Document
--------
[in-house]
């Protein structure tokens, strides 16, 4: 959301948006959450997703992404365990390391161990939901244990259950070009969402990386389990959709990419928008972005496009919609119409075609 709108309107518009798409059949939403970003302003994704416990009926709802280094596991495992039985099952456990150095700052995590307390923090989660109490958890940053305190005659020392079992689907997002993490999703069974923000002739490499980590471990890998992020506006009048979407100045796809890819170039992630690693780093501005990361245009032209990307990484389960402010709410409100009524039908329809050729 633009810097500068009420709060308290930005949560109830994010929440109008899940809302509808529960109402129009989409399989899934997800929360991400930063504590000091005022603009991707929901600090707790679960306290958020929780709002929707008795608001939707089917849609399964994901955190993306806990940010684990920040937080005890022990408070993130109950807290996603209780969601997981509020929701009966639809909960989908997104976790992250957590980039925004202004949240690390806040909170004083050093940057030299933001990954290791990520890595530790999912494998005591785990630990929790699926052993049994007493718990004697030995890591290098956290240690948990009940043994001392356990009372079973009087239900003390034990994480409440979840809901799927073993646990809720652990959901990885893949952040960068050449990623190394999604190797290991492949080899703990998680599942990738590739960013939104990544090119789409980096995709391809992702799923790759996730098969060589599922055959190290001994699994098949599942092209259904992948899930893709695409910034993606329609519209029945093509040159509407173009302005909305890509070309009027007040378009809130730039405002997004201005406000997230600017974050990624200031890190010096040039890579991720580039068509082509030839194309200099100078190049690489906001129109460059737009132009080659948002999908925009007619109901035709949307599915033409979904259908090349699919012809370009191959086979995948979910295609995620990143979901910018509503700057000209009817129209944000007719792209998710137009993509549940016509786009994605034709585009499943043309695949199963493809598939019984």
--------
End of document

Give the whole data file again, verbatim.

[in-house]
């Protein structure tokens, strides 16, 4: 959301948006959450997703992404365990390391161990939901244990259950070009969402990386389990959709990419928008972005496009919609119409075609 709108309107518009798409059949939403970003302003994704416990009926709802280094596991495992039985099952456990150095700052995590307390923090989660109490958890940053305190005659020392079992689907997002993490999703069974923000002739490499980590471990890998992020506006009048979407100045796809890819170039992630690693780093501005990361245009032209990307990484389960402010709410409100009524039908329809050729 633009810097500068009420709060308290930005949560109830994010929440109008899940809302509808529960109402129009989409399989899934997800929360991400930063504590000091005022603009991707929901600090707790679960306290958020929780709002929707008795608001939707089917849609399964994901955190993306806990940010684990920040937080005890022990408070993130109950807290996603209780969601997981509020929701009966639809909960989908997104976790992250957590980039925004202004949240690390806040909170004083050093940057030299933001990954290791990520890595530790999912494998005591785990630990929790699926052993049994007493718990004697030995890591290098956290240690948990009940043994001392356990009372079973009087239900003390034990994480409440979840809901799927073993646990809720652990959901990885893949952040960068050449990623190394999604190797290991492949080899703990998680599942990738590739960013939104990544090119789409980096995709391809992702799923790759996730098969060589599922055959190290001994699994098949599942092209259904992948899930893709695409910034993606329609519209029945093509040159509407173009302005909305890509070309009027007040378009809130730039405002997004201005406000997230600017974050990624200031890190010096040039890579991720580039068509082509030839194309200099100078190049690489906001129109460059737009132009080659948002999908925009007619109901035709949307599915033409979904259908090349699919012809370009191959086979995948979910295609995620990143979901910018509503700057000209009817129209944000007719792209998710137009993509549940016509786009994605034709585009499943043309695949199963493809598939019984």